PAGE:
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Gaming Guru

Tim O'Reiley
 

Ex-Wynn partner Okada must come to U.S.

29 June 2012

Kazuo Okada on Thursday earned an unwelcome trip to Las Vegas to face hostile questioning by attorneys for Wynn Resorts Ltd.

Backing a request by Wynn attorneys, Clark County District Court Judge Elizabeth Gonzalez said Okada must appear for a deposition in Las Vegas rather than have Wynn's legal team travel to his Hong Kong headquarters at their expense, the course promoted by Okada.

However, she limited the questioning to Okada's motives in seeking a lengthy list of Wynn Resorts internal documents.

Wynn attorney James Pisanelli raised the prospect that Okada, who was found unsuitable to continue as a shareholder but who is still a Wynn director, has a conflict of interest between his duties to the company and personal goals in his legal fight with the company and the rest of the board.

"I want an opportunity to see if he has a divided loyalty," Pisanelli said.

Okada's attorneys have primarily sought records from the early days of the company as well as those covering last year's $135 million donation to the University of Macau. As a director, the attorneys have argued, he is entitled to see detailed inner workings of the company.

Whether he actually makes the trans-Pacific flight remains to be seen. A statement released by spokesman Steve Getzug read, "Mr. Okada is studying the ruling and evaluation all of his options to inspect the corporate records and financial ledgers related to Wynn Resorts' efforts to obtain gaming licenses in Macau."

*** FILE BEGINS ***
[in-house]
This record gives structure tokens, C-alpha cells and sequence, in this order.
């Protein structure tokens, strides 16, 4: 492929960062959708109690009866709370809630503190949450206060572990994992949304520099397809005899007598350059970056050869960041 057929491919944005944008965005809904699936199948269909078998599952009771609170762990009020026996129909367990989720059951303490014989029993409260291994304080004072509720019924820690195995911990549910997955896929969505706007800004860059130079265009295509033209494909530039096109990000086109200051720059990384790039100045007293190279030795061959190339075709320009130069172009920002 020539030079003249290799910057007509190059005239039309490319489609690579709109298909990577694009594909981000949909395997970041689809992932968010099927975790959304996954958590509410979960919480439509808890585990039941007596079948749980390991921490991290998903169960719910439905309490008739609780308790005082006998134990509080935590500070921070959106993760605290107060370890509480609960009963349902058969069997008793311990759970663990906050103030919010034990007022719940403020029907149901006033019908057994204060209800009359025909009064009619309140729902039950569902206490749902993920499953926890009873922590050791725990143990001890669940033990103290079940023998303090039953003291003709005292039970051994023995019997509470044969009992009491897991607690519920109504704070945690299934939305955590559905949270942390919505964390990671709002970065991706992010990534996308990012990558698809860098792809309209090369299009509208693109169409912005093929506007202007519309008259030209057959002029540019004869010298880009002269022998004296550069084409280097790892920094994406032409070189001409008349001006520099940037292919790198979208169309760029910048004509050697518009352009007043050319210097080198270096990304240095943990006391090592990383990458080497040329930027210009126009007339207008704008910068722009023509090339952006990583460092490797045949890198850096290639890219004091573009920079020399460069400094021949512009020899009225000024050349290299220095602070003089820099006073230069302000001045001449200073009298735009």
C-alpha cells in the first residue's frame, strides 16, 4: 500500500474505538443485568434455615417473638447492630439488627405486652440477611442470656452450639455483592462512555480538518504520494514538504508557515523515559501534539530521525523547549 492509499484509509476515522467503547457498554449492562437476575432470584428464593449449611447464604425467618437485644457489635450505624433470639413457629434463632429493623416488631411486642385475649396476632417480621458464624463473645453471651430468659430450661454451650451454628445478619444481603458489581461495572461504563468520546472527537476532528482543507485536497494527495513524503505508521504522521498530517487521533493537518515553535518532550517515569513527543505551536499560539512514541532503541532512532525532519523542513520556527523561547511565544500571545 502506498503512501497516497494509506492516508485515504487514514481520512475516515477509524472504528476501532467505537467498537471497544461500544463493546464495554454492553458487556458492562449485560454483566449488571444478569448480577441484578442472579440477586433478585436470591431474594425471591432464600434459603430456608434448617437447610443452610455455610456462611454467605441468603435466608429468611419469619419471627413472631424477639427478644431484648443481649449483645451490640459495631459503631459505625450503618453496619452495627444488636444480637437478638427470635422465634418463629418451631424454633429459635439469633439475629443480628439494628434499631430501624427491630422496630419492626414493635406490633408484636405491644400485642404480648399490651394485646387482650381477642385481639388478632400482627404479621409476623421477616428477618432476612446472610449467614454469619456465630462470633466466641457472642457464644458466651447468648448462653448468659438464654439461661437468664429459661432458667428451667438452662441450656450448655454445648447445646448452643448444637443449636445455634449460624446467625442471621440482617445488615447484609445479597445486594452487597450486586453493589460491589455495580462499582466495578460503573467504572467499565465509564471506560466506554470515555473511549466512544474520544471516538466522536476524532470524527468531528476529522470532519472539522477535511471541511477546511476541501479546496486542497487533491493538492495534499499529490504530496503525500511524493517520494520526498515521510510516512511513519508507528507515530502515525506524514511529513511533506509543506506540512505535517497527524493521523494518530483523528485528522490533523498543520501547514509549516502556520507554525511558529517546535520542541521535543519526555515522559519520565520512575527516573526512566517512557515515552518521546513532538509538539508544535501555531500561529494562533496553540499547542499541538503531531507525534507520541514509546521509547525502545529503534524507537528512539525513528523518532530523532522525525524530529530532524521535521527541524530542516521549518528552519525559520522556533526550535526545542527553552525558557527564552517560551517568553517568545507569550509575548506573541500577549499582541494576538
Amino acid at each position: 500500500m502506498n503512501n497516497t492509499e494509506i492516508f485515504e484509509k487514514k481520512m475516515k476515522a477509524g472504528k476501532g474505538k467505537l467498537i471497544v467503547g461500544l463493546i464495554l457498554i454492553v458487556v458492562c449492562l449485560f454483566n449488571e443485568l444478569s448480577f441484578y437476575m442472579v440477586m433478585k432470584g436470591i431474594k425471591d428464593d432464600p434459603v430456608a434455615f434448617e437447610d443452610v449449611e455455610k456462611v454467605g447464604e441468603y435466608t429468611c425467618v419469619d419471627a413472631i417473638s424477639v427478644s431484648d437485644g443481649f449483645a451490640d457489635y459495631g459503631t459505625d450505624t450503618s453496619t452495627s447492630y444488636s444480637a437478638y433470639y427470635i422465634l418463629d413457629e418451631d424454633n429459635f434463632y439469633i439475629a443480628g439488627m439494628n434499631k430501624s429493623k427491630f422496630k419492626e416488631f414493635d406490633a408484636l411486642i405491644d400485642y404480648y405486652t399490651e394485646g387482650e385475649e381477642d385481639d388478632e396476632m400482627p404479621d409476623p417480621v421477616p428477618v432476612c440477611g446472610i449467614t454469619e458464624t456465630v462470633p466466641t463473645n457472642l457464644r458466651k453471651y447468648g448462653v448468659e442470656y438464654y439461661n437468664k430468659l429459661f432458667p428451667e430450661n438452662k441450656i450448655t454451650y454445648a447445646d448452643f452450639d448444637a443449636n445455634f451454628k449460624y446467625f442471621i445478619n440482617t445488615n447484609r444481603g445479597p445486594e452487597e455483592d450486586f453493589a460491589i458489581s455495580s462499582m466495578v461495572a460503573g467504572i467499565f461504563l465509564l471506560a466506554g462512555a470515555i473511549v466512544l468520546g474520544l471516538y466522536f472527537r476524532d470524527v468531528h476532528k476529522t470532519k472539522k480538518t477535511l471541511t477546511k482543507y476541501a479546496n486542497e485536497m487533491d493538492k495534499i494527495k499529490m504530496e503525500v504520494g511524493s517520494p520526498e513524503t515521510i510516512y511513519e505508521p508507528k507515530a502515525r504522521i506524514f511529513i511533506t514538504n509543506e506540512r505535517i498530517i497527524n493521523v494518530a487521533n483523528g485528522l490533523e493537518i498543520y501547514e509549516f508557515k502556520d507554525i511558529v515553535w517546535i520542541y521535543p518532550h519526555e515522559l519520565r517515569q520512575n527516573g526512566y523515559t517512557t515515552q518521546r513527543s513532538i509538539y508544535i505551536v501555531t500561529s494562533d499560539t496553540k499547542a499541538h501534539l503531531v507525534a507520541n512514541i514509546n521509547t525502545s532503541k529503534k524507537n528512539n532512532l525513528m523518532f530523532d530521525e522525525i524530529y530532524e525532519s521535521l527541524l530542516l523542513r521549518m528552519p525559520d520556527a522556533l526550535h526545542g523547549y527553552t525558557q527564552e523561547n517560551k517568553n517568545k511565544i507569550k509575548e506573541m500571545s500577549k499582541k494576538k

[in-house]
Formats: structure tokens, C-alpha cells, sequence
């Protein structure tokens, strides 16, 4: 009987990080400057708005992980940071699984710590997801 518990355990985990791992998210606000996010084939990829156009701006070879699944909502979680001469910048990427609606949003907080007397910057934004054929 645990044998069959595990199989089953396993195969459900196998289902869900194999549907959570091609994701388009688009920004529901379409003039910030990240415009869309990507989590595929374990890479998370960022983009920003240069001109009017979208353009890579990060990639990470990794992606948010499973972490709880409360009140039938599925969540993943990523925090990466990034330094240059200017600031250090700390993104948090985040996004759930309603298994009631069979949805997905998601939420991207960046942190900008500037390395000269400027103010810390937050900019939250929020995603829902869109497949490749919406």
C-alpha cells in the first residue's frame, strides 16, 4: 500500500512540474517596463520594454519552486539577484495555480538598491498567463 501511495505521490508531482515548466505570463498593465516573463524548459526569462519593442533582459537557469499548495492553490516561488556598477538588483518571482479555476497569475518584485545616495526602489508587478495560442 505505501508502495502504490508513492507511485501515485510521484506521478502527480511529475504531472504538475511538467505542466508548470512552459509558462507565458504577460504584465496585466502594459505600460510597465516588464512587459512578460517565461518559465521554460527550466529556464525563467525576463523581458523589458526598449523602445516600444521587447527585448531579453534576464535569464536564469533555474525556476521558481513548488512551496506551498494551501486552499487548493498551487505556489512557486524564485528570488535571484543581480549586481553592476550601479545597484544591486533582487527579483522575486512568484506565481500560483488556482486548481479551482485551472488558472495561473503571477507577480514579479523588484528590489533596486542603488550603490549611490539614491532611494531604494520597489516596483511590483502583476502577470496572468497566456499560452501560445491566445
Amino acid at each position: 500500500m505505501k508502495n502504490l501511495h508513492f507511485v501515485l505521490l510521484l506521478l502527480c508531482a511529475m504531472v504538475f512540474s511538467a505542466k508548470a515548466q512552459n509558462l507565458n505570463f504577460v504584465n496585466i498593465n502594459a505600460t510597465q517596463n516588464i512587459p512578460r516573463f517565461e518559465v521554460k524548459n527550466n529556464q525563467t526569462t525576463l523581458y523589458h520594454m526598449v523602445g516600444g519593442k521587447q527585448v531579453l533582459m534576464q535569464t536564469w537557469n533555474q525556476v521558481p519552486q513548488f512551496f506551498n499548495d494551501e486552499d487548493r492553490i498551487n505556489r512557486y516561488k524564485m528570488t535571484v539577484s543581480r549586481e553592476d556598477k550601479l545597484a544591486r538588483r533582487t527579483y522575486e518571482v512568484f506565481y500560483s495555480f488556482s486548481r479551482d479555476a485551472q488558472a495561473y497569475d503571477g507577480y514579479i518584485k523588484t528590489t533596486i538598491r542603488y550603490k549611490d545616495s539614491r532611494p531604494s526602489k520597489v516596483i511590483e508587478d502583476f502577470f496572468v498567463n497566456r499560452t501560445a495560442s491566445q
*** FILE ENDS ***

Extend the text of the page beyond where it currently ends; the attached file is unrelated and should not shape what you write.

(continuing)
Part of Okada's current aversion to the United States may involve technical legalities related to a companion case filed by Wynn in seeking to validate the forced redemption of Okada's nearly 20 percent stake in the company in February. So far, Wynn attorneys have been able to formally serve Okada's two companies, Aruze USA Inc. and Universal Entertainment Corp., but not Okada himself.

Pisanelli said he would use the deposition as the opportunity to hand service papers to Okada, but declined to say if he or associates would wait at the airport for him.

No deposition date has yet been set.

In the case, Okada has counterattacked with securites fraud claims and an attempt to regain his stake.

Further, director Elaine Wynn, ex-wife of chairman and CEO Steve Wynn, has asked that she be allowed to sell her stock in the company, which is worth about $1 billion. Under the terms of a shareholder agreement entered at the time of the Wynn's divorce, Steve Wynn and Okada must agree to let her sell any stock. She argues that the agreement was voided when Okada's stock was revoked.